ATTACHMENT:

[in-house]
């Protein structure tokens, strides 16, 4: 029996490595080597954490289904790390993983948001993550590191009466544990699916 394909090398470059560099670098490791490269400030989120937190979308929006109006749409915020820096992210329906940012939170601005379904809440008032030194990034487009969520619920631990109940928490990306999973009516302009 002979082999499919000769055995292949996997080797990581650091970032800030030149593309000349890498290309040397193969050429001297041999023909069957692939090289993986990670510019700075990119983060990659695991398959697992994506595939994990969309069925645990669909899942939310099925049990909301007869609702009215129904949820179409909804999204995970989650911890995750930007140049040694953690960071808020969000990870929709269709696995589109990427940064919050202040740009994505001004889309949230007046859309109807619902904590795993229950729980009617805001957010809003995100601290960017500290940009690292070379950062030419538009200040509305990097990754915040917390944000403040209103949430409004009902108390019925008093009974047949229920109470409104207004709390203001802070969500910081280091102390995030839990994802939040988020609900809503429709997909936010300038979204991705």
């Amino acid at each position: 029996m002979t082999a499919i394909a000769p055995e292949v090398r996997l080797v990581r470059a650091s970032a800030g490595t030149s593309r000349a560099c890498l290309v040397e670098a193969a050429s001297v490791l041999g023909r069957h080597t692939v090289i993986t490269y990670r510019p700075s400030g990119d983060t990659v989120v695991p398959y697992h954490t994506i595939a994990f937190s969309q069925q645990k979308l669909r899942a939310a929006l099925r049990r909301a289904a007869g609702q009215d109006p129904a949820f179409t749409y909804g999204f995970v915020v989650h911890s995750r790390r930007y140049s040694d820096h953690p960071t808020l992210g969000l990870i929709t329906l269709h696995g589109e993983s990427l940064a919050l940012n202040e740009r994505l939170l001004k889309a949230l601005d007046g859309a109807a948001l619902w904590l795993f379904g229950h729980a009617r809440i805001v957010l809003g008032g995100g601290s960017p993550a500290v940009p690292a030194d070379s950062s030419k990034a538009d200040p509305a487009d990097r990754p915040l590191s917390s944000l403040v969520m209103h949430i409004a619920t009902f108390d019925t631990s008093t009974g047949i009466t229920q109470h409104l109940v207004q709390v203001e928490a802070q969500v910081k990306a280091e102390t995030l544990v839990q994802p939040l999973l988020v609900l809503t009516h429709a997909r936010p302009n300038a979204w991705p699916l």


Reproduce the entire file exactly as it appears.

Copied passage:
[in-house]
């Protein structure tokens, strides 16, 4: 029996490595080597954490289904790390993983948001993550590191009466544990699916 394909090398470059560099670098490791490269400030989120937190979308929006109006749409915020820096992210329906940012939170601005379904809440008032030194990034487009969520619920631990109940928490990306999973009516302009 002979082999499919000769055995292949996997080797990581650091970032800030030149593309000349890498290309040397193969050429001297041999023909069957692939090289993986990670510019700075990119983060990659695991398959697992994506595939994990969309069925645990669909899942939310099925049990909301007869609702009215129904949820179409909804999204995970989650911890995750930007140049040694953690960071808020969000990870929709269709696995589109990427940064919050202040740009994505001004889309949230007046859309109807619902904590795993229950729980009617805001957010809003995100601290960017500290940009690292070379950062030419538009200040509305990097990754915040917390944000403040209103949430409004009902108390019925008093009974047949229920109470409104207004709390203001802070969500910081280091102390995030839990994802939040988020609900809503429709997909936010300038979204991705």
């Amino acid at each position: 029996m002979t082999a499919i394909a000769p055995e292949v090398r996997l080797v990581r470059a650091s970032a800030g490595t030149s593309r000349a560099c890498l290309v040397e670098a193969a050429s001297v490791l041999g023909r069957h080597t692939v090289i993986t490269y990670r510019p700075s400030g990119d983060t990659v989120v695991p398959y697992h954490t994506i595939a994990f937190s969309q069925q645990k979308l669909r899942a939310a929006l099925r049990r909301a289904a007869g609702q009215d109006p129904a949820f179409t749409y909804g999204f995970v915020v989650h911890s995750r790390r930007y140049s040694d820096h953690p960071t808020l992210g969000l990870i929709t329906l269709h696995g589109e993983s990427l940064a919050l940012n202040e740009r994505l939170l001004k889309a949230l601005d007046g859309a109807a948001l619902w904590l795993f379904g229950h729980a009617r809440i805001v957010l809003g008032g995100g601290s960017p993550a500290v940009p690292a030194d070379s950062s030419k990034a538009d200040p509305a487009d990097r990754p915040l590191s917390s944000l403040v969520m209103h949430i409004a619920t009902f108390d019925t631990s008093t009974g047949i009466t229920q109470h409104l109940v207004q709390v203001e928490a802070q969500v910081k990306a280091e102390t995030l544990v839990q994802p939040l999973l988020v609900l809503t009516h429709a997909r936010p302009n300038a979204w991705p699916l």